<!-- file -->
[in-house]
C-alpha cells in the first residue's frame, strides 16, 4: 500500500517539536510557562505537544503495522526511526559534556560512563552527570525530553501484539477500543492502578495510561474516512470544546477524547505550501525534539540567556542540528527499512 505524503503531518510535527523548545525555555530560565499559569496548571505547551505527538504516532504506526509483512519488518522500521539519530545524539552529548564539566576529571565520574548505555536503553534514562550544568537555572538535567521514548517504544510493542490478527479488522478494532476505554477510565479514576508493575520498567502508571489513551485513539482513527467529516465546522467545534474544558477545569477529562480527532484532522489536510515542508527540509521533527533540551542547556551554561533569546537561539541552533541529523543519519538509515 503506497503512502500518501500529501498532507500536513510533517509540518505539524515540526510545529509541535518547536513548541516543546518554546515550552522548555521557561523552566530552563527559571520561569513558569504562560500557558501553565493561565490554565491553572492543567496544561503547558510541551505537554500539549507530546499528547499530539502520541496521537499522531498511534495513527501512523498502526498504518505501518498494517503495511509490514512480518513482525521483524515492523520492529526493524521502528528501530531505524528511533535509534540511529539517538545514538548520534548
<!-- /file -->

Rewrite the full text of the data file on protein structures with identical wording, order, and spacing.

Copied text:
[in-house]
C-alpha cells in the first residue's frame, strides 16, 4: 500500500517539536510557562505537544503495522526511526559534556560512563552527570525530553501484539477500543492502578495510561474516512470544546477524547505550501525534539540567556542540528527499512 505524503503531518510535527523548545525555555530560565499559569496548571505547551505527538504516532504506526509483512519488518522500521539519530545524539552529548564539566576529571565520574548505555536503553534514562550544568537555572538535567521514548517504544510493542490478527479488522478494532476505554477510565479514576508493575520498567502508571489513551485513539482513527467529516465546522467545534474544558477545569477529562480527532484532522489536510515542508527540509521533527533540551542547556551554561533569546537561539541552533541529523543519519538509515 503506497503512502500518501500529501498532507500536513510533517509540518505539524515540526510545529509541535518547536513548541516543546518554546515550552522548555521557561523552566530552563527559571520561569513558569504562560500557558501553565493561565490554565491553572492543567496544561503547558510541551505537554500539549507530546499528547499530539502520541496521537499522531498511534495513527501512523498502526498504518505501518498494517503495511509490514512480518513482525521483524515492523520492529526493524521502528528501530531505524528511533535509534540511529539517538545514538548520534548